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Monstera Dilacerata Pro Care Tips That Make a Big Difference

Monstera Dilacerata Pro Care Tips That Make a Big Difference

The first time I saw Monstera dilacerata was in a botanical garden in the section for tropical aroids. The plant specimen on display was grand and magnificent covering the entire wall on one side. It looked bewilderingly similar to several other plant species I’d seen across genera including the genus Monstera.

Many home gardeners struggle with identification before they decide to grow Monstera dilacerata. The plant is often confused with Epipremnum pinnatum, Monstera pinnapartitum, Rhaphidophora decursiva and Monstera deliciosa.

I’ve included a section below to guide you on identification.

Here’s the good news – it doesn’t really matter what species you have! All of these are tropical epiphytes belonging to the family of aroids with similar care requirements. In fact, if you want a lush tropical look to your garden, no better way than to bring some of these home.

With that, let’s delve into detailed Monstera dilacerata care tips.






The best way to achieve optimal conditions for Monstera dilacerata care is to observe the natural environs of the plant.

Being an epiphyte, the plant grows with its roots not necessarily in the soil, creeping over other trees and gathering nutrients from the air, organic debris, decaying vegetation or animal droppings.

The ideal soil mix for to grow Monstera dilacerata is obviously one that contains plenty of organic matter.

Think mulch, compost, bark bits, and if you can lay your hands on animal dung based organic manure nothing like it. About 50% in volume is good. The other 50% is ideally sandy potting soil mixed with perlite.

The soil needs to be able to retain moisture but should also be absolutely well-draining if you want to grow Monstera dilacerata and not kill it.

This mix and texture is critical for your Monstera Deliciosa care as a soil too dense can lead to root rot. Once root rot starts it quickly spreads to the rest of the roots.



In its native environment Monstera dilacerata “climbs” robustly in order to reach brighter light cutting through the vegetation at the lower levels.

So, in order to trick them into getting taller, I simply duplicate this environment as best possible and grow Monstera dilacerata in bright shade.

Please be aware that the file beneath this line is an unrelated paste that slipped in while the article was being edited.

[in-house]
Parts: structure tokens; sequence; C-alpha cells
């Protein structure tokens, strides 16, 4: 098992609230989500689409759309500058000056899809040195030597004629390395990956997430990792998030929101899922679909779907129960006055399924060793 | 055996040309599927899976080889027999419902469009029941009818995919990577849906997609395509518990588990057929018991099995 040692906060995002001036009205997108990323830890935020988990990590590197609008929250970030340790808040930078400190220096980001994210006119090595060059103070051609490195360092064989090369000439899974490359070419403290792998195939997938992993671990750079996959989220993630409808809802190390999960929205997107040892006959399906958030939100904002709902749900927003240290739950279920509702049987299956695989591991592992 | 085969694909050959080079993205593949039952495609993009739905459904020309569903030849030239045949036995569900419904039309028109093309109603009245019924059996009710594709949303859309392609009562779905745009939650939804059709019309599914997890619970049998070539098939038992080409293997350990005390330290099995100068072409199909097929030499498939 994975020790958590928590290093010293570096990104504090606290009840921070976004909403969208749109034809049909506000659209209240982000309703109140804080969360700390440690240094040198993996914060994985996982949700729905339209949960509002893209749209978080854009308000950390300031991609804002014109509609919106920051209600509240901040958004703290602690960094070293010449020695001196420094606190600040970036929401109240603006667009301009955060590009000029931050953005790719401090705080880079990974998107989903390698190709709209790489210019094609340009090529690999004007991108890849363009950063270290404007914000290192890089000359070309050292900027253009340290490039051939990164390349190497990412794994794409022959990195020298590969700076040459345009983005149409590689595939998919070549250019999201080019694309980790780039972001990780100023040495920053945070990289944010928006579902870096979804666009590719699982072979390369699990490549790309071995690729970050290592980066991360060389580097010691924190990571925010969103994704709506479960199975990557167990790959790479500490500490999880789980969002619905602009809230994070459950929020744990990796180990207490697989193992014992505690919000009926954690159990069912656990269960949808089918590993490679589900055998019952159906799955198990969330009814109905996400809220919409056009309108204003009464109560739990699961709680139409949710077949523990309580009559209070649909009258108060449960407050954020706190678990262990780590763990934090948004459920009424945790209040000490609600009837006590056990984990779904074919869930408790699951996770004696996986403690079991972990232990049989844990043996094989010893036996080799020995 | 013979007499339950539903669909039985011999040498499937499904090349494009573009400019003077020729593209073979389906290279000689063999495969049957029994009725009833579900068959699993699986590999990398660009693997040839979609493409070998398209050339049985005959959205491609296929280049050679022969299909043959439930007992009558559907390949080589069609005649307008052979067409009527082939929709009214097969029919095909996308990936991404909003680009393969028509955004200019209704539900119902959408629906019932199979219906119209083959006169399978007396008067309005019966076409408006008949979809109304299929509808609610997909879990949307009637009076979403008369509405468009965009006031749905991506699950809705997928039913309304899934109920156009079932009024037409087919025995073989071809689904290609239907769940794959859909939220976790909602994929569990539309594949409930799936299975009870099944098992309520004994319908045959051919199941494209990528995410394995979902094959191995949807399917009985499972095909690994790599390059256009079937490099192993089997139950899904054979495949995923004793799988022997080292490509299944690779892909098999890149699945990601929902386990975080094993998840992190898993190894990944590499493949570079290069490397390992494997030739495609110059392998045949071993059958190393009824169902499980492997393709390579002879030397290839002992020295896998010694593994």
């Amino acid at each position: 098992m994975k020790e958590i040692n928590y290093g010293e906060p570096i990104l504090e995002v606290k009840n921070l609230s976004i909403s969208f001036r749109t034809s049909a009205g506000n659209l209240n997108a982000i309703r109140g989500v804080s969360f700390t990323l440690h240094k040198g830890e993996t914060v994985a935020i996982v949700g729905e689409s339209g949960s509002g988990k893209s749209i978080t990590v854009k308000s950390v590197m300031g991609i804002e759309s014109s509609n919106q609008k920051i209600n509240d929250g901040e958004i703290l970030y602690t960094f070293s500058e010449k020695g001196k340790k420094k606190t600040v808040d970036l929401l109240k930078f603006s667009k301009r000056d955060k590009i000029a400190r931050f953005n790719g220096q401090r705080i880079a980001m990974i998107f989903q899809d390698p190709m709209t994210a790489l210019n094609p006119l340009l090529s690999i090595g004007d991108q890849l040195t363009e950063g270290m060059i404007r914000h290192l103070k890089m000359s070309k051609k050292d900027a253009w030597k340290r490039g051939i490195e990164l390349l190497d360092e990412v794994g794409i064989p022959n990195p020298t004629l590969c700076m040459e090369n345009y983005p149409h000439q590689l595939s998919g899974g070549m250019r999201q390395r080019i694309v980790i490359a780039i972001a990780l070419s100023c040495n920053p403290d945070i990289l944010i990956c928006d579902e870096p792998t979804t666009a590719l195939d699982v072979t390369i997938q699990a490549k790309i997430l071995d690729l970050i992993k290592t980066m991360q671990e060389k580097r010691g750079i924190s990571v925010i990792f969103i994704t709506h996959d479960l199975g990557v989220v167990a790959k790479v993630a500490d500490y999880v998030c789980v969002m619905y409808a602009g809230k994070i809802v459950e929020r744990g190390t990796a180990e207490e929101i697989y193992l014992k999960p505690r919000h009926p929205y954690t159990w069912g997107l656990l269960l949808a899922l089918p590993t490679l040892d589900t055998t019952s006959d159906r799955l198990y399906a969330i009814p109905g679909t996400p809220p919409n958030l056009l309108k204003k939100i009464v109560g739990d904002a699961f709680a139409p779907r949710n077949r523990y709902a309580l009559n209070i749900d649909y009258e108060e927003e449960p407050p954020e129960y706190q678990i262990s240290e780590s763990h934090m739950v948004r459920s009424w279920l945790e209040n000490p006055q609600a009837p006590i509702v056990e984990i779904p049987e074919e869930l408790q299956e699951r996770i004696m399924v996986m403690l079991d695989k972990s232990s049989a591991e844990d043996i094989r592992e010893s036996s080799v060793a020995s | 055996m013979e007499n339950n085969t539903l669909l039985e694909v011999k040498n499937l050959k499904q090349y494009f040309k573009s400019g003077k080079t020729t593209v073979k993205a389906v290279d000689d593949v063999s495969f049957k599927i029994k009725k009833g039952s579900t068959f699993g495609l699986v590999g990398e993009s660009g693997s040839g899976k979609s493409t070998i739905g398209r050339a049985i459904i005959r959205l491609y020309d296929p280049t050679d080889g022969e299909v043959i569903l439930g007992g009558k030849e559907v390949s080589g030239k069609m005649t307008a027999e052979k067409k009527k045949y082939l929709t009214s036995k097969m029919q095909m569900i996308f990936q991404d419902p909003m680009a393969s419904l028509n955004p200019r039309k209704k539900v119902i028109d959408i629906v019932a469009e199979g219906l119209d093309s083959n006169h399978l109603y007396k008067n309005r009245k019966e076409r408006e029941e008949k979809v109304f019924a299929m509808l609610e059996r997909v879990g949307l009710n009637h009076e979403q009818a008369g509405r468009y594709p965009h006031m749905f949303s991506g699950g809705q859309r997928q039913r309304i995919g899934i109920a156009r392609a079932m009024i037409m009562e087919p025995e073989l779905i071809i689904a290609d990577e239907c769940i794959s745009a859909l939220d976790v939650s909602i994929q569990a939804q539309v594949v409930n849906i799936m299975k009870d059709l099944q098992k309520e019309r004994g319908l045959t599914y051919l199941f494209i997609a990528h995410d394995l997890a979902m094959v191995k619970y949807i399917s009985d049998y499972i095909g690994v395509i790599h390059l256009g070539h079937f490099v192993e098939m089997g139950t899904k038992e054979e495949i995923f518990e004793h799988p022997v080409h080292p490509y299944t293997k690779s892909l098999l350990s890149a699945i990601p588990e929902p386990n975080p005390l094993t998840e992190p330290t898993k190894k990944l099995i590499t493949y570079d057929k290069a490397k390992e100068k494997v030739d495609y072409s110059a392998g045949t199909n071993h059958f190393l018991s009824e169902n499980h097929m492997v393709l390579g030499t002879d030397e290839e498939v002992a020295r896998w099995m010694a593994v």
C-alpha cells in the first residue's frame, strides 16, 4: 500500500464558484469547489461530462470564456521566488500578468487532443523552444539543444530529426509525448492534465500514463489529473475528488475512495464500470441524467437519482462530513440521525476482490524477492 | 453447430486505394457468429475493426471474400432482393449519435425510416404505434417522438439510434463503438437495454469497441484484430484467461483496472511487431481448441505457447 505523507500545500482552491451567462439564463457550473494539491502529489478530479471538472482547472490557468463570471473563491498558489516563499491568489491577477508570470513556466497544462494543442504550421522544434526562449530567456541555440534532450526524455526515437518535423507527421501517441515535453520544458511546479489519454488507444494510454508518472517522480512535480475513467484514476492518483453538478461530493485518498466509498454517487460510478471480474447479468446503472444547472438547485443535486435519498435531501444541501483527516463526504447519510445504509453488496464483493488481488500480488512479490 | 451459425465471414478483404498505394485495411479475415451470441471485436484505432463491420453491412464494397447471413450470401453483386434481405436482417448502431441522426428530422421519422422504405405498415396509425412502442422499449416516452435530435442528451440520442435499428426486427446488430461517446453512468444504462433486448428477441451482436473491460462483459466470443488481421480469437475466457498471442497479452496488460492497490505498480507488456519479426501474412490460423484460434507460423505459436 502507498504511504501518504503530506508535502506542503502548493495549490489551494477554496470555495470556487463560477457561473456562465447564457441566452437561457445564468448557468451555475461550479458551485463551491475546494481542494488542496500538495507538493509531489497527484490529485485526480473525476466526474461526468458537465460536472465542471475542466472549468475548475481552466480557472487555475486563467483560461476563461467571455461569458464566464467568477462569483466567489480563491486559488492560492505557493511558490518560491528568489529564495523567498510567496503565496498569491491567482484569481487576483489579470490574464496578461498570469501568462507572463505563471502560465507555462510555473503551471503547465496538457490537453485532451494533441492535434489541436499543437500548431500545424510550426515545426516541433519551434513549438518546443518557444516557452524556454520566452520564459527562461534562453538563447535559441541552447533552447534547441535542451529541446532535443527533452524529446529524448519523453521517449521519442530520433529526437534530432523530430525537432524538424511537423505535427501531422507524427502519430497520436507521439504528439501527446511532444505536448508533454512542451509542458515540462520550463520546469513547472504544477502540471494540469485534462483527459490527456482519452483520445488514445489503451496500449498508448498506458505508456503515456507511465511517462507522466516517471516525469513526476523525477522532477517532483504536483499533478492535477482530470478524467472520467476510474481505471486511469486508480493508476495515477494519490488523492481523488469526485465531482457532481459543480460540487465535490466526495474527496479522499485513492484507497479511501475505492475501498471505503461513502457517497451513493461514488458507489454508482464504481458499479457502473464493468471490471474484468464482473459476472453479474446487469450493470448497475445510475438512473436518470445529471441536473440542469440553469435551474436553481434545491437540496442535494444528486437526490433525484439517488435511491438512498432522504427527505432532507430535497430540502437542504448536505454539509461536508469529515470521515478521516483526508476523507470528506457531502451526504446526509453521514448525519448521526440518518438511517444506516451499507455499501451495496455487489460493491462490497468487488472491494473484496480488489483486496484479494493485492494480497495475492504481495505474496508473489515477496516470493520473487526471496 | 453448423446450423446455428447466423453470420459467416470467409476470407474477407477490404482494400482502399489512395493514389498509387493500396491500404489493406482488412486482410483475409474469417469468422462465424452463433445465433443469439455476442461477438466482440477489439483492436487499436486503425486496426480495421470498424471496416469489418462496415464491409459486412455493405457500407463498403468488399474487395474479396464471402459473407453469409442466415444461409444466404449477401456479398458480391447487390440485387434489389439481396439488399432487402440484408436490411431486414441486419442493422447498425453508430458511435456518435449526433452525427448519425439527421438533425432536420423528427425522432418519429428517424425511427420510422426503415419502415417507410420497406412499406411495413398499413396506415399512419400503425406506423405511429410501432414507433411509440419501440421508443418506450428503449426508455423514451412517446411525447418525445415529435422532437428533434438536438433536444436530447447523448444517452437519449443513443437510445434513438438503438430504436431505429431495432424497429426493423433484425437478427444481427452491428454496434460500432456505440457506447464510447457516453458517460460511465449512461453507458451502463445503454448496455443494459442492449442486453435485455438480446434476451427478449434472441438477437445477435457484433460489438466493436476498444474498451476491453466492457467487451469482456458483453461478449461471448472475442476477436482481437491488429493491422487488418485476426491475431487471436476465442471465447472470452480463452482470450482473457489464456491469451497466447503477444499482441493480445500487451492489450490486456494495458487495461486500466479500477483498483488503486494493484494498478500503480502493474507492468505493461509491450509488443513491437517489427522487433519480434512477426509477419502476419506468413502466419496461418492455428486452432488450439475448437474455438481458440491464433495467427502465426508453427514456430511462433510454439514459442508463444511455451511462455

I avoid sunny windows or direct sunlight, as I’ve observed this could burn the leaves.

Basically, if you want to grow Monstera dilacerata inside your home any window side spot without direct sunlight is great. If you’re growing it outdoors, I would recommend climbing it along the northern or north-eastern wall face.

If it’s too dark the leaves may also grow more sparsely and slowly. The leaves may even lose the lovely slits and perforations which is the reason why you would’ve chosen to grow Monstera dilacerata in the first place. That’s why the ideal cue is “bright shade”.



To grow Monstera dilacerata into a strong creeper, the soil needs to be kept moist but not wet.

It is often recommended to let the soil completely dry out between waterings. But in my experience, the amount of water your plant needs depends on things such as temperature, humidity, how much light it receives, the size of the plant, etc.

In general, my experience has also been that mature plants do better with good watering.

One Monstera dilacerata care hack that has worked for me is to acclimatize it. So basically you water about once a week until the plant gets used to the routine.

If you see the leaves yellowing then cut back the watering for a couple of weeks. Then resume regular watering.

If you want to plant it outdoors for wall or tree creeping, choose a raised spot with a short wall of bricks stacked around the mound. This is great for drainage, easy soil replacement etc.

Finally, the ultimate Monstera dilacerata care tip is to get the soil right! Yes, watering problems begin with clumpy waterlogging soil. It is prone to root diseases, especially during colder seasons.